Updated: Feb 9
Today the AB5 bill in California passed, and is now waiting to be signed by Governor Newsom to become law. The Changes would take place for Uber and Lyft drivers January 1, 2020. However, Uber is planning for a legal fight instead of changing the status of their drivers.
Tony West, Uber's chief legal officer, told reporters today that they have no plans to reclassify drivers as employees should the Governor sign AB5 because, a driver's work is outside the usual course of Uber' s business. Which is severing as a technology platform for different marketplaces.
“The law does not say that drivers are employees,” West maintained. “What the law does is it changes the legal test to make the determination whether or not a driver is an employee or an independent contractor.”
West also said “We believe, given all the facts and circumstances we believe we can make the harder test, we can pass the harder test to the satisfaction of arbitrators and courts who hear the issue.”
In other words Uber has no plans to reclassify their drivers, and have a good reason to believe they won't have to for a very long time and to understand why you need to look at Massachusetts.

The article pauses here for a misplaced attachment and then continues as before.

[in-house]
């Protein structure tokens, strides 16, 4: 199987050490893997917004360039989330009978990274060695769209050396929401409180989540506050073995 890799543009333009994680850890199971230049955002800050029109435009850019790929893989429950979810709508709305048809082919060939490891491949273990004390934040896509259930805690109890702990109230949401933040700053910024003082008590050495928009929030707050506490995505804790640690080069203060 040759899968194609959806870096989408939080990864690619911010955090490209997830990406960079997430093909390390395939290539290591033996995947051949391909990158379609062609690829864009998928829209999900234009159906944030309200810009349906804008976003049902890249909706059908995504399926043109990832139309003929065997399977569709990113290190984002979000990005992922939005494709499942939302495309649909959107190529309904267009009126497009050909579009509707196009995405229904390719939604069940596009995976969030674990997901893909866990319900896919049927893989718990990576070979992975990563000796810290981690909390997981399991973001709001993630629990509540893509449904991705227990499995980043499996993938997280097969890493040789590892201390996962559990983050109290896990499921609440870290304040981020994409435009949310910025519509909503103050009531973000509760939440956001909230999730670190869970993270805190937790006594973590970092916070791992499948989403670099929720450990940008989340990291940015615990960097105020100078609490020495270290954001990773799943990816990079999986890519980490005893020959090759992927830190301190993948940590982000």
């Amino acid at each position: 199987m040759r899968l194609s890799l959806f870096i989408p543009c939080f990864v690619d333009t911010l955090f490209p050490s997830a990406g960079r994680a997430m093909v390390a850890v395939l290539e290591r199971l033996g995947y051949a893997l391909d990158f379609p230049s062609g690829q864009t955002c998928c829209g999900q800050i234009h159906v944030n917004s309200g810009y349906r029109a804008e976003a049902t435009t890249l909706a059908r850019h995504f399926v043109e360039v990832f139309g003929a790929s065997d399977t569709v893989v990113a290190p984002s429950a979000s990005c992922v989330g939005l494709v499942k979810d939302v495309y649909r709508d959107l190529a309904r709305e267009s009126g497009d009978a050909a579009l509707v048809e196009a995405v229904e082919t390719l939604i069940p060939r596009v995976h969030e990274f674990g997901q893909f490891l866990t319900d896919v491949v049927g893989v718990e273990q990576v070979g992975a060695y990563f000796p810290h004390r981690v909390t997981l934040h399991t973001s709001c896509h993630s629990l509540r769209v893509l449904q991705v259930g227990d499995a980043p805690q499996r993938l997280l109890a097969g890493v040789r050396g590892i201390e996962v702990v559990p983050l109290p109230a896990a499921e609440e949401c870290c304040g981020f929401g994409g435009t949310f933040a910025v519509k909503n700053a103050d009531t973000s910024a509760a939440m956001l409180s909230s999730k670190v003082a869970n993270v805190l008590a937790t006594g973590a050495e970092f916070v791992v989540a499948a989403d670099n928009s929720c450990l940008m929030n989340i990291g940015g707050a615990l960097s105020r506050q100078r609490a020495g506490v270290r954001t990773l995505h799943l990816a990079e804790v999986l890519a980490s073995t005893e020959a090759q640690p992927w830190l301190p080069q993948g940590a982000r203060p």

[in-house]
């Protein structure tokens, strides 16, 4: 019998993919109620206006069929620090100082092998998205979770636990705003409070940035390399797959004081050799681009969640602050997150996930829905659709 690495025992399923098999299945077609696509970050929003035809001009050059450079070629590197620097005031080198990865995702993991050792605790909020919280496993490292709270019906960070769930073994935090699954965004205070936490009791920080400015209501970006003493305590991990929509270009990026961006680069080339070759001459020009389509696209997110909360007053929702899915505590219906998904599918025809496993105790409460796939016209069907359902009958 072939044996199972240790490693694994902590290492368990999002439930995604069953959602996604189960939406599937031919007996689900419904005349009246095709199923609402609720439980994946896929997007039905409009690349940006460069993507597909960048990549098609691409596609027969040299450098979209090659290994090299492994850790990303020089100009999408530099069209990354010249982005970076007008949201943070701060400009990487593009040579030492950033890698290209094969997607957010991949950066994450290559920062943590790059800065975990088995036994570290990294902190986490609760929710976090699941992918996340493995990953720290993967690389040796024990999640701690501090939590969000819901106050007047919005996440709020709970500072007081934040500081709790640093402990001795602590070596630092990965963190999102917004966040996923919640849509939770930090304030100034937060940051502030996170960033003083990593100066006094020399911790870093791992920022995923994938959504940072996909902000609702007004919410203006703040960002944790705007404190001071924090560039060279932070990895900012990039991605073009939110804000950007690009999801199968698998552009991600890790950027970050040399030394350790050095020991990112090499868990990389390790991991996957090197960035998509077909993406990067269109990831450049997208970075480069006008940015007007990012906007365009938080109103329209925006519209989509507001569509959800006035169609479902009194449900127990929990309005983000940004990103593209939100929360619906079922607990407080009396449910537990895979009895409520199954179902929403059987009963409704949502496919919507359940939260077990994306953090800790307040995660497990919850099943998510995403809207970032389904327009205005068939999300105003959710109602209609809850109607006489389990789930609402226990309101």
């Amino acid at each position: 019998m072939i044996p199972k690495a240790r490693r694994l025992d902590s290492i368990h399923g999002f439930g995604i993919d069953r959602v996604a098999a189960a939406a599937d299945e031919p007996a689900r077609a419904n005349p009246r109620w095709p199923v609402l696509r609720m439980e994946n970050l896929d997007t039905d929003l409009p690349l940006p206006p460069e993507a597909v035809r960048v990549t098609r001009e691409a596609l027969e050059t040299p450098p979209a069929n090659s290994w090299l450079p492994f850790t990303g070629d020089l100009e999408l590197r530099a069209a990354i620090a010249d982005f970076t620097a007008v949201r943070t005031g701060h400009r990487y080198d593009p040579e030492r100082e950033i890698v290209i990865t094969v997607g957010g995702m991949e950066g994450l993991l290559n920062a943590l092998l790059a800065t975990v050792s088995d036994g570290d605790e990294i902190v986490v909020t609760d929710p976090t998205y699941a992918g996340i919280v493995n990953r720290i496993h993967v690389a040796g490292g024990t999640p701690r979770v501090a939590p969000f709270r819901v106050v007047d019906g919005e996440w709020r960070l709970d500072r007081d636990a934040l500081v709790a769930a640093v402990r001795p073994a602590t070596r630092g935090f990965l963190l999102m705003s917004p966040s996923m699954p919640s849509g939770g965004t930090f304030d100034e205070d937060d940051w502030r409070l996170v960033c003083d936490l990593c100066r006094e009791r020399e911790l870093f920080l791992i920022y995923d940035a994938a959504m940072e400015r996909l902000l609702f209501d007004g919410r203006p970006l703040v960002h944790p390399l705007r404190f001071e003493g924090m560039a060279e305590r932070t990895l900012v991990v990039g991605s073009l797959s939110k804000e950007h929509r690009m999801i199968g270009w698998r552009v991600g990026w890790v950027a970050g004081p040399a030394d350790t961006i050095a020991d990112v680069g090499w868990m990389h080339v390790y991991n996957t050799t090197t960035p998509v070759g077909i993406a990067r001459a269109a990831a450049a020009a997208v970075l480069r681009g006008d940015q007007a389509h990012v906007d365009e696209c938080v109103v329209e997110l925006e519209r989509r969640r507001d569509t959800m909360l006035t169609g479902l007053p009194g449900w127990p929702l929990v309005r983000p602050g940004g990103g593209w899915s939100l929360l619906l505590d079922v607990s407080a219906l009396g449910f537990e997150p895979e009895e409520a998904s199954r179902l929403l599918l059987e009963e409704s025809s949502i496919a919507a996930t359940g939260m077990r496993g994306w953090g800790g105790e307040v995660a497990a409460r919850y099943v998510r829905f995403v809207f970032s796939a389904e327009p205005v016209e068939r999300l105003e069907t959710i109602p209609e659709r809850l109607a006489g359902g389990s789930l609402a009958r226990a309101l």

AB5 is based on a Massachusetts law that has been on the books for Uber and Lyft’s entire existence. Yet, Uber and Lyft drivers are independent contractors in Massachusetts just like everywhere else.
This is because workers have to sue and judges have to rule on the issue for that specific company before any changes can take place. Now yes both companies have been sued on this before. However, every case has been settled out of court and wasnnever ruled by a judge.
The Difference between Massachusetts law and California's is that with California city attorneys were granted the power to sue companies for worker misclassification. Which would allow lawsuits to happen faster, and allow the question of whether the issue ought to be settled in forced arbitration.
Whatever should happen West made it clear Uber will continue to classify drivers as independent contractors while also pursuing a ballot measure to let voters decide.